Public Policy Graduate Student Wins Boren Fellowship
Posted: June 1, 2006 at 1:00 am, Last Updated: November 30, -0001 at 12:00 am
Next spring, when other graduate students are beginning their course work at Mason, Ann Lane will be beginning intensive Vietnamese language studies.
A School of Public Policy graduate student in peace operations, Lane won a David L. Boren Graduate Fellowship from the National Security Education Program.
Lane earned a BA in sociology with a focus in anthropology from Mary Washington University.
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As an undergraduate, she studied ethnic minorities of Vietnam’s central highlands at the School for International Training in Ho Chi Minh City, Vietnam. Lane’s mother is from the Chru, one of Vietnam’s largest ethnic minority tribes.
Later, the three years Lane spent managing The Choice Program, a community-based program for youth offered by the Montgomery County (Maryland) Department of Juvenile Services, led her to pursue a degree in peace operations.
“I worked closely with a number of youth and their families who came to the U.S. as refugees and immigrants escaping or forced from their homes by conflict and war,” says Lane.
“The challenges they faced were often compounded for recent arrivals due to loss or displacement of family members, trauma due to violence and continued instability in their new environments.”
Now Lane is combining all of her academic and work experiences to achieve her goals.
“The peace operations program has given me a global context with which to understand these individual cases and is preparing me to work towards implementing better protection for children and youth affected by conflict and violence, both internationally and domestically.”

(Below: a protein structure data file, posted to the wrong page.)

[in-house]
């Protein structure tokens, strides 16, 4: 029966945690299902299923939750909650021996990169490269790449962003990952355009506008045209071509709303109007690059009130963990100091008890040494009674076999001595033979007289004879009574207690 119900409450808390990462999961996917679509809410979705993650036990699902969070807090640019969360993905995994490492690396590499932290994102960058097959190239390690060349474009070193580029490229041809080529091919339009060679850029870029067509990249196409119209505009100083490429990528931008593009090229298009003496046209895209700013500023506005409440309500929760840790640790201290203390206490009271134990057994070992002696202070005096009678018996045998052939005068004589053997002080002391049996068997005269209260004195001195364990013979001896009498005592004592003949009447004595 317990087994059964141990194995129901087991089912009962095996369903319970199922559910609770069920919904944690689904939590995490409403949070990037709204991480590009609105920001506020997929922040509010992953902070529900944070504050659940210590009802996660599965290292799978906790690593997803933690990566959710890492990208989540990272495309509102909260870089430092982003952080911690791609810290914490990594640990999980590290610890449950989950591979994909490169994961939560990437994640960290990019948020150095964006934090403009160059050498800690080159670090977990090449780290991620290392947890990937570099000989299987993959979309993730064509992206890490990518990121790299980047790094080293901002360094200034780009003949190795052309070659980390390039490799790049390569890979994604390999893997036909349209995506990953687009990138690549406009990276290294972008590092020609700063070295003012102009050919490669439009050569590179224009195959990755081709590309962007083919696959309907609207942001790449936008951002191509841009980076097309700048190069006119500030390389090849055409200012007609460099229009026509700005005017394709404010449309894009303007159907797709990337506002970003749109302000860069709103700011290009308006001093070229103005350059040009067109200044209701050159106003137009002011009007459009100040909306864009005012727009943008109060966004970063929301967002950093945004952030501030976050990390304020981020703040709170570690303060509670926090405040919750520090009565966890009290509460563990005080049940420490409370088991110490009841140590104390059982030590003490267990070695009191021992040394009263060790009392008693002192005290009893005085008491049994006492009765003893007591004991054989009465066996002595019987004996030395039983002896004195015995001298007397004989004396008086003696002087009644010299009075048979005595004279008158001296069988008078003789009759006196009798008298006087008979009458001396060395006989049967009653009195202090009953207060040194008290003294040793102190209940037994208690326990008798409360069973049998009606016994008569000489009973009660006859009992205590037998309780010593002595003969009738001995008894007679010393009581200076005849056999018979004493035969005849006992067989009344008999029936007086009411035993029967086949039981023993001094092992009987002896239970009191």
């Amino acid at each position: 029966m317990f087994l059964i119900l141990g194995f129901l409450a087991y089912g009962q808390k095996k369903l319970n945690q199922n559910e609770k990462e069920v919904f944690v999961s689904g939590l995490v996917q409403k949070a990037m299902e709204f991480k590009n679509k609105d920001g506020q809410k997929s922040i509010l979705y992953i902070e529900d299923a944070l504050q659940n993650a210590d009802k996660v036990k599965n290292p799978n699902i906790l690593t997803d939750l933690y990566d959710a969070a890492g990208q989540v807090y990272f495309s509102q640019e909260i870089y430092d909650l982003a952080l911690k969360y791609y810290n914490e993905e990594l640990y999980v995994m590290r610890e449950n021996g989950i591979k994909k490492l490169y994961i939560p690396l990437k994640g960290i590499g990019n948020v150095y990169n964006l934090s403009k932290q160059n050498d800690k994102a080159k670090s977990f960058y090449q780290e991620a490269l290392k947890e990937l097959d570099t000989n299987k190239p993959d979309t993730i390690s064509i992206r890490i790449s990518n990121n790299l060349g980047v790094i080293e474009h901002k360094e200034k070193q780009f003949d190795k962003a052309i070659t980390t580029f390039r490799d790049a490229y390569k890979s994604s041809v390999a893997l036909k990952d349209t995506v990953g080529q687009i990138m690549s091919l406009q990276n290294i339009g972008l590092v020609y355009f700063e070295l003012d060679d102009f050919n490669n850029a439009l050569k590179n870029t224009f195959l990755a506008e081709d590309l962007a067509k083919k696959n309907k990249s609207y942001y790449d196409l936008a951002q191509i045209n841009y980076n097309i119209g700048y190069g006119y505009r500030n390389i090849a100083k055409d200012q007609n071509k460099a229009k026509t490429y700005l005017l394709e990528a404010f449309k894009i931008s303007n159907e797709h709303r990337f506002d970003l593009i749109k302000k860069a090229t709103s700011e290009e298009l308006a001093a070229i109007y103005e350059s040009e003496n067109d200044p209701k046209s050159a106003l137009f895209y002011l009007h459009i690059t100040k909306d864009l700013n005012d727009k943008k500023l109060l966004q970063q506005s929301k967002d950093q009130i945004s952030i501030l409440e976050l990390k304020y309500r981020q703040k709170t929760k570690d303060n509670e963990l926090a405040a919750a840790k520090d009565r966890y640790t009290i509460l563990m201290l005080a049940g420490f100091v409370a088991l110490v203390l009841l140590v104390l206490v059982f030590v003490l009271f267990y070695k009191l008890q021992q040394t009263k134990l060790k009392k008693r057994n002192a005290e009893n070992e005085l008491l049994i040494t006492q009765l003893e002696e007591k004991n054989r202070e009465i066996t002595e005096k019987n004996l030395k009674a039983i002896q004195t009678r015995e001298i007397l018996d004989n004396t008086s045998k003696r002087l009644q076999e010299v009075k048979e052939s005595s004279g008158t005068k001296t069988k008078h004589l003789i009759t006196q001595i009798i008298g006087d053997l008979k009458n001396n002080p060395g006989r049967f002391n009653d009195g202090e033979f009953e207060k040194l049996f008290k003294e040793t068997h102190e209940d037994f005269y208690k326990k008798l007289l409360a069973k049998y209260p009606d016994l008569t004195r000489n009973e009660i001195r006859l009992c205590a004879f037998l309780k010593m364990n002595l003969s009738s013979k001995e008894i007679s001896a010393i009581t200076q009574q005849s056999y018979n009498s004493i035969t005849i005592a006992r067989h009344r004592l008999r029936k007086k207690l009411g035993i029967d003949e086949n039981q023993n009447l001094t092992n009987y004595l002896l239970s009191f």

Lane will begin her Vietnamese language studies this fall in the United States in preparation for her intensive training in Vietnam.
“The opportunity to study culture and development in Vietnam as an undergraduate student, along with my personal interest in how postconflict development affects ethnic minorities, shaped my goal of gaining the skills, experience and language capabilities to engage in these issues,” says Lane.
In return for the fellowship, which provides funding for her domestic and overseas studies, Lane signed a service agreement to work for the U.S. government for one year after she completes her degree.
During her time in Vietnam, Lane proposed to conduct independent research on HIV/AIDS education and prevention programs in Vietnam and the surrounding region. She hopes to travel around the country and to neighboring Cambodia and Laos to examine how agencies and organizations serve children and young people.
“I hope to come away from this experience with a high proficiency in Vietnamese, a capacity to engage in professional and academic endeavors in Vietnam and the skills to contribute to U.S. relations with Southeast Asia,” says Lane.